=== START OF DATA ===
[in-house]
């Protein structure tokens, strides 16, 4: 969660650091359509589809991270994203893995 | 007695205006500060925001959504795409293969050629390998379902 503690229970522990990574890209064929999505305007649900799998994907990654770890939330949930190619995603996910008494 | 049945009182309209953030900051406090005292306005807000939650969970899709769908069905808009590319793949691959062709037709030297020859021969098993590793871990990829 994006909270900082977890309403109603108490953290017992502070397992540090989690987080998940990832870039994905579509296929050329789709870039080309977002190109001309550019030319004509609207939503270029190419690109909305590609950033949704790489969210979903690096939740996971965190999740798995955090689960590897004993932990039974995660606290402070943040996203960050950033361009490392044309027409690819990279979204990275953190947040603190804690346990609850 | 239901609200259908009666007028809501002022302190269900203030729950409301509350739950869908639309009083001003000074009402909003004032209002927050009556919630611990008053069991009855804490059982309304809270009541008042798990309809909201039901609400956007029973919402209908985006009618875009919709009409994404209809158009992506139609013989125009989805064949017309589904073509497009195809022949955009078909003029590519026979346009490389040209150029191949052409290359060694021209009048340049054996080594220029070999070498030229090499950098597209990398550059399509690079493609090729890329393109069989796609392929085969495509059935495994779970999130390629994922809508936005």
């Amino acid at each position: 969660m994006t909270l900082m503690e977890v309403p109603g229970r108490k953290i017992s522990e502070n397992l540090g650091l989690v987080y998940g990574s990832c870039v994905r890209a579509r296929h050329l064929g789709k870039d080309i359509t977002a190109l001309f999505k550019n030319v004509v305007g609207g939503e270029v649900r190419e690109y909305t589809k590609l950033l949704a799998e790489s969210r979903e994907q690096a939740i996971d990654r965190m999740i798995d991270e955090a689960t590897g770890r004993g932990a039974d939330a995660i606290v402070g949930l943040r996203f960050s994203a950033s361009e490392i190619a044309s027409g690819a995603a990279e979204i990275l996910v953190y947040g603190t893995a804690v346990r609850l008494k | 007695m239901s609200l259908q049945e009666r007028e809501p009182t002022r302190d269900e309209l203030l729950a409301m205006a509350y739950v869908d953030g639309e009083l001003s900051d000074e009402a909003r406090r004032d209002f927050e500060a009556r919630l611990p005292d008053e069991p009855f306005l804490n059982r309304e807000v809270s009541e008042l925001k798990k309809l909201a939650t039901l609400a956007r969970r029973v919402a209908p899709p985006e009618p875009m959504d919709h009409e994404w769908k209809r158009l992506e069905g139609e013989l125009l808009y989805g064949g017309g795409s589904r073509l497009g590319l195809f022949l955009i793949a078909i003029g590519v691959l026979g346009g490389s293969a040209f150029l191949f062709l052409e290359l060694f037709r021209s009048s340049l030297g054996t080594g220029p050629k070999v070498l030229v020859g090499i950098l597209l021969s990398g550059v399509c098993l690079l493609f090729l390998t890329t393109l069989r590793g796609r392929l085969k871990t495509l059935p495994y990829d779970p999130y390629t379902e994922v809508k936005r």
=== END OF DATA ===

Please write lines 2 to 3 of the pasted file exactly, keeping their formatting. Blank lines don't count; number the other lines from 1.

């Protein structure tokens, strides 16, 4: 969660650091359509589809991270994203893995 | 007695205006500060925001959504795409293969050629390998379902 503690229970522990990574890209064929999505305007649900799998994907990654770890939330949930190619995603996910008494 | 049945009182309209953030900051406090005292306005807000939650969970899709769908069905808009590319793949691959062709037709030297020859021969098993590793871990990829 994006909270900082977890309403109603108490953290017992502070397992540090989690987080998940990832870039994905579509296929050329789709870039080309977002190109001309550019030319004509609207939503270029190419690109909305590609950033949704790489969210979903690096939740996971965190999740798995955090689960590897004993932990039974995660606290402070943040996203960050950033361009490392044309027409690819990279979204990275953190947040603190804690346990609850 | 239901609200259908009666007028809501002022302190269900203030729950409301509350739950869908639309009083001003000074009402909003004032209002927050009556919630611990008053069991009855804490059982309304809270009541008042798990309809909201039901609400956007029973919402209908985006009618875009919709009409994404209809158009992506139609013989125009989805064949017309589904073509497009195809022949955009078909003029590519026979346009490389040209150029191949052409290359060694021209009048340049054996080594220029070999070498030229090499950098597209990398550059399509690079493609090729890329393109069989796609392929085969495509059935495994779970999130390629994922809508936005």
């Amino acid at each position: 969660m994006t909270l900082m503690e977890v309403p109603g229970r108490k953290i017992s522990e502070n397992l540090g650091l989690v987080y998940g990574s990832c870039v994905r890209a579509r296929h050329l064929g789709k870039d080309i359509t977002a190109l001309f999505k550019n030319v004509v305007g609207g939503e270029v649900r190419e690109y909305t589809k590609l950033l949704a799998e790489s969210r979903e994907q690096a939740i996971d990654r965190m999740i798995d991270e955090a689960t590897g770890r004993g932990a039974d939330a995660i606290v402070g949930l943040r996203f960050s994203a950033s361009e490392i190619a044309s027409g690819a995603a990279e979204i990275l996910v953190y947040g603190t893995a804690v346990r609850l008494k | 007695m239901s609200l259908q049945e009666r007028e809501p009182t002022r302190d269900e309209l203030l729950a409301m205006a509350y739950v869908d953030g639309e009083l001003s900051d000074e009402a909003r406090r004032d209002f927050e500060a009556r919630l611990p005292d008053e069991p009855f306005l804490n059982r309304e807000v809270s009541e008042l925001k798990k309809l909201a939650t039901l609400a956007r969970r029973v919402a209908p899709p985006e009618p875009m959504d919709h009409e994404w769908k209809r158009l992506e069905g139609e013989l125009l808009y989805g064949g017309g795409s589904r073509l497009g590319l195809f022949l955009i793949a078909i003029g590519v691959l026979g346009g490389s293969a040209f150029l191949f062709l052409e290359l060694f037709r021209s009048s340049l030297g054996t080594g220029p050629k070999v070498l030229v020859g090499i950098l597209l021969s990398g550059v399509c098993l690079l493609f090729l390998t890329t393109l069989r590793g796609r392929l085969k871990t495509l059935p495994y990829d779970p999130y390629t379902e994922v809508k936005r």